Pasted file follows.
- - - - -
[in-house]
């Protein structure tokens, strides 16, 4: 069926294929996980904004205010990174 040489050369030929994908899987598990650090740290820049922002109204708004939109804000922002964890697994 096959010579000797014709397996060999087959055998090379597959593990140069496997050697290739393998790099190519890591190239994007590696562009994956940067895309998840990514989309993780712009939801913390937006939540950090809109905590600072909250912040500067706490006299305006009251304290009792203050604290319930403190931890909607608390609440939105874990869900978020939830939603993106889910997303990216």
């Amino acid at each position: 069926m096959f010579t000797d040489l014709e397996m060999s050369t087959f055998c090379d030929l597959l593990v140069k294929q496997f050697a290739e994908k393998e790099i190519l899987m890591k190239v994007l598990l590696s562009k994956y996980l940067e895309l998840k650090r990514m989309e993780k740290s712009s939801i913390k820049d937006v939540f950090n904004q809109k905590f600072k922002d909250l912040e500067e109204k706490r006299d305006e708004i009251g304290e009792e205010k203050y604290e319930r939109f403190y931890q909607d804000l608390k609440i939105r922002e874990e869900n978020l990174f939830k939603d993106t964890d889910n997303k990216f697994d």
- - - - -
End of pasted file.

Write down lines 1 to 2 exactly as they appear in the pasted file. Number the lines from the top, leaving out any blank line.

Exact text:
[in-house]
């Protein structure tokens, strides 16, 4: 069926294929996980904004205010990174 040489050369030929994908899987598990650090740290820049922002109204708004939109804000922002964890697994 096959010579000797014709397996060999087959055998090379597959593990140069496997050697290739393998790099190519890591190239994007590696562009994956940067895309998840990514989309993780712009939801913390937006939540950090809109905590600072909250912040500067706490006299305006009251304290009792203050604290319930403190931890909607608390609440939105874990869900978020939830939603993106889910997303990216």